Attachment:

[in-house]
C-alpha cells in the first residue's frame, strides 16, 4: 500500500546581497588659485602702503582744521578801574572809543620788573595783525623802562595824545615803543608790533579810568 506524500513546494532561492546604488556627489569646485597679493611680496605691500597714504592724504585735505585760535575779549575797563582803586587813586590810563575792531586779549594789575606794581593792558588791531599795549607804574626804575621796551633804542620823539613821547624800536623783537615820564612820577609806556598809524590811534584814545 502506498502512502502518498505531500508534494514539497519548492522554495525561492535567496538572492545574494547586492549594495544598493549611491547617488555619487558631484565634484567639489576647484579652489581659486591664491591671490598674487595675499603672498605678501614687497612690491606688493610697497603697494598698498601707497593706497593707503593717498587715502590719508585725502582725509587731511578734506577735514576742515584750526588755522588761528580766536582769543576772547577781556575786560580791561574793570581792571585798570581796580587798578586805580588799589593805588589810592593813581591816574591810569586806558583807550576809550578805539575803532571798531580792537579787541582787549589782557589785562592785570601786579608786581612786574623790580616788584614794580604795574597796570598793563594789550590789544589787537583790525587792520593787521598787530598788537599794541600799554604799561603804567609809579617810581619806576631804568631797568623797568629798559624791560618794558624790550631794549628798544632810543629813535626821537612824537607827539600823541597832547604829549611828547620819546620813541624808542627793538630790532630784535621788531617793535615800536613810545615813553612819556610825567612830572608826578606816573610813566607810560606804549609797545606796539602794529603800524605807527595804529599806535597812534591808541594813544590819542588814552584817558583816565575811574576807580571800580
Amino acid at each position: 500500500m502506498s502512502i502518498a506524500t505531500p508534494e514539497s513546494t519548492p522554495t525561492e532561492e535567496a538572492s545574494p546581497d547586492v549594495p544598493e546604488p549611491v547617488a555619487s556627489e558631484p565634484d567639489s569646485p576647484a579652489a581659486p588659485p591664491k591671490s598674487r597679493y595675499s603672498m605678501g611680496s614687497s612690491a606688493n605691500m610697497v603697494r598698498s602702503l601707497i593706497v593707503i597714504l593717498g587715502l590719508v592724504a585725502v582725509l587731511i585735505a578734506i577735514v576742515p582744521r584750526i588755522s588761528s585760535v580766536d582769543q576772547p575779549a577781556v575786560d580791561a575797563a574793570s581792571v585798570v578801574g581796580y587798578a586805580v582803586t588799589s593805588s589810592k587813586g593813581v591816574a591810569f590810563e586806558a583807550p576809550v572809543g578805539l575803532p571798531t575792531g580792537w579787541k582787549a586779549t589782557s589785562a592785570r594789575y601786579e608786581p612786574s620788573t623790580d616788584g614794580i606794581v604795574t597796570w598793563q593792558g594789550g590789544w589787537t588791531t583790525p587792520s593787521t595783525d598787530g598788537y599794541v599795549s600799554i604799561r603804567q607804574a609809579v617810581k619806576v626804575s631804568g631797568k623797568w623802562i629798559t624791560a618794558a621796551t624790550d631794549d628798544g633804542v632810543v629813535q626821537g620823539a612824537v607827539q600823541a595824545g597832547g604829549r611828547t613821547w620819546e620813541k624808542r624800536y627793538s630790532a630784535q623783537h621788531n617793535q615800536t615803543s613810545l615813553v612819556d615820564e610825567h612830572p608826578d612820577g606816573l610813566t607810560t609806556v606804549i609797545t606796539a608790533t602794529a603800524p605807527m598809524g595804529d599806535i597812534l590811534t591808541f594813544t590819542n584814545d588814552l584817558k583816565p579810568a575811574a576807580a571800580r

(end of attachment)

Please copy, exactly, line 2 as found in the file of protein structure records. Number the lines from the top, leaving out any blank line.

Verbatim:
C-alpha cells in the first residue's frame, strides 16, 4: 500500500546581497588659485602702503582744521578801574572809543620788573595783525623802562595824545615803543608790533579810568 506524500513546494532561492546604488556627489569646485597679493611680496605691500597714504592724504585735505585760535575779549575797563582803586587813586590810563575792531586779549594789575606794581593792558588791531599795549607804574626804575621796551633804542620823539613821547624800536623783537615820564612820577609806556598809524590811534584814545 502506498502512502502518498505531500508534494514539497519548492522554495525561492535567496538572492545574494547586492549594495544598493549611491547617488555619487558631484565634484567639489576647484579652489581659486591664491591671490598674487595675499603672498605678501614687497612690491606688493610697497603697494598698498601707497593706497593707503593717498587715502590719508585725502582725509587731511578734506577735514576742515584750526588755522588761528580766536582769543576772547577781556575786560580791561574793570581792571585798570581796580587798578586805580588799589593805588589810592593813581591816574591810569586806558583807550576809550578805539575803532571798531580792537579787541582787549589782557589785562592785570601786579608786581612786574623790580616788584614794580604795574597796570598793563594789550590789544589787537583790525587792520593787521598787530598788537599794541600799554604799561603804567609809579617810581619806576631804568631797568623797568629798559624791560618794558624790550631794549628798544632810543629813535626821537612824537607827539600823541597832547604829549611828547620819546620813541624808542627793538630790532630784535621788531617793535615800536613810545615813553612819556610825567612830572608826578606816573610813566607810560606804549609797545606796539602794529603800524605807527595804529599806535597812534591808541594813544590819542588814552584817558583816565575811574576807580571800580